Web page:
WASHINGTON — The decision by the House committee investigating the Jan. 6 attack on the Capitol to issue subpoenas to five Republican members of Congress, including Rep. Kevin McCarthy, the minority leader, sent sent shockwaves through Capitol Hill, heightening tensions in an already hostile environment and raising questions about the future of the investigation and the institution itself.
The Democratic-led panel’s decision has staged a showdown with Republicans that could lead to the threat of jail time against incumbent members of Congress – including Mr McCarthy, who is set to be president if his party wins control of the House in November. It also had major implications for the investigation and whether the country will ever get full answers about the deadly mob attack on the Capitol on January 6, 2021, which disrupted the peaceful transfer of power and did more than 150 police officers injured.
Some Democrats immediately began demanding that Mr. McCarthy and other lawmakers be held in criminal contempt if they fail to appear for their scheduled depositions in late May, while Republicans warned of retaliation if they take control of the House after the midterm elections.
“I wouldn’t be for it, but the turnaround is fair game,” Rep. Thomas Massie, Republican of Kentucky, said of the retaliatory subpoenas. He called the committee’s January 6 subpoenas a “horrible precedent for the institution”, adding: “It’s a race to the bottom.”
The panel’s decision to compel the cooperation of Mr. McCarthy and Representatives Scott Perry of Pennsylvania, Jim Jordan of Ohio, Andy Biggs of Arizona and Mo Brooks of Alabama was a significant escalation that many on Capitol Hill called congressional investigations unprecedented in modern history. In the House, subpoenas are almost never issued outside of the ethics committee, which is tasked with investigating allegations of member misconduct. But it’s also extremely rare for lawmakers to outright refuse to cooperate with an investigation.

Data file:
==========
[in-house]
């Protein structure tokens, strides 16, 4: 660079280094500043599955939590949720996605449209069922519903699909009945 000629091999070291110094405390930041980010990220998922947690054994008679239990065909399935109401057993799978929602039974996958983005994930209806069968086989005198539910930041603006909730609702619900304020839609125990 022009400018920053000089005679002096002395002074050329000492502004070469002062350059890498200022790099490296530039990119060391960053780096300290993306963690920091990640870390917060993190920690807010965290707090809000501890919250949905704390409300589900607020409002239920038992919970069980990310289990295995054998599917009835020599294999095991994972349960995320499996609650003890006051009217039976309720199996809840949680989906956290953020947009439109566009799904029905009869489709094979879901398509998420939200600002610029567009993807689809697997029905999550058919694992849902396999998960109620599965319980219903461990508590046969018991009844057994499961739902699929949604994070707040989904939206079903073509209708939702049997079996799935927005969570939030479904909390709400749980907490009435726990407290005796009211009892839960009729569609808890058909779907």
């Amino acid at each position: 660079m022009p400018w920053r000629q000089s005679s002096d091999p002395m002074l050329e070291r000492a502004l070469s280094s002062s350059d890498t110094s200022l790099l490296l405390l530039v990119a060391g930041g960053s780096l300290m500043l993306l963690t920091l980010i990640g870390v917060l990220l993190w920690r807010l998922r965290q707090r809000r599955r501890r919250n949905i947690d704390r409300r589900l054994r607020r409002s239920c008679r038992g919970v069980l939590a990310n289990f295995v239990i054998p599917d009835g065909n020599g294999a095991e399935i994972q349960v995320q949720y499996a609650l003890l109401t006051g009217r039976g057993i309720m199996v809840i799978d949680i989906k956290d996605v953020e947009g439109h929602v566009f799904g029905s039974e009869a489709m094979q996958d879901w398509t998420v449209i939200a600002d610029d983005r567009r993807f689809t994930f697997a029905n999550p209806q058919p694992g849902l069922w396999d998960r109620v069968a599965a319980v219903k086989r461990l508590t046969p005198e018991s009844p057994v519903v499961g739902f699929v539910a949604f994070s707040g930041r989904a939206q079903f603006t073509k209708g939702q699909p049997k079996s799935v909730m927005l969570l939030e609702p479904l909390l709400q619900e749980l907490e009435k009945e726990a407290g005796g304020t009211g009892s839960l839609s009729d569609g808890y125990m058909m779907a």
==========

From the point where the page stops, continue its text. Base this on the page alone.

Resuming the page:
“We have never had a situation where members of Congress have participated or have been suspected of participating in an insurrection,” said Rep. Jerrold Nadler, Democrat of New York and chairman of the House Judiciary Committee, speaking to to reporters on Capitol Hill. Republicans “have a duty to testify. If they do not testify voluntarily, they must be subpoenaed and the subpoena must be applied criminally if necessary.
Mr Nadler said a contempt vote would be ‘the next thing to do’ if the men do not comply with subpoenas.
The subpoenaed Republicans were discussing internally how best to respond to what they saw as gross overreaching by the committee, according to people familiar with their thinking who described it on condition of anonymity.
All five have publicly criticized the panel as illegitimate, but privately some admit the courts upheld the panel’s subpoena power and watched with concern as other uncooperative witnesses were referred to the Justice Department. to be prosecuted.
Republicans think there’s a clear political advantage to challenging the committee — because former President Donald J. Trump’s base would almost certainly look favorable on the move — but some also worry about weakening the committee. authority of their own subpoenas if their party gains control of Congress. .
Mr McCarthy disparaged the committee’s investigation as politically motivated and he repeatedly declined to answer questions on Friday. In recent months, he has had discussions with William A. Burck, a longtime Washington attorney, about how to fight a subpoena.
Top House Democrats have said they support the committee’s decision and will not dodge any Republican subpoenas in the future.
“I’m not afraid of precedents. We seek the truth. And we’re not going to be cowardly about it,” said President Nancy Pelosi of California.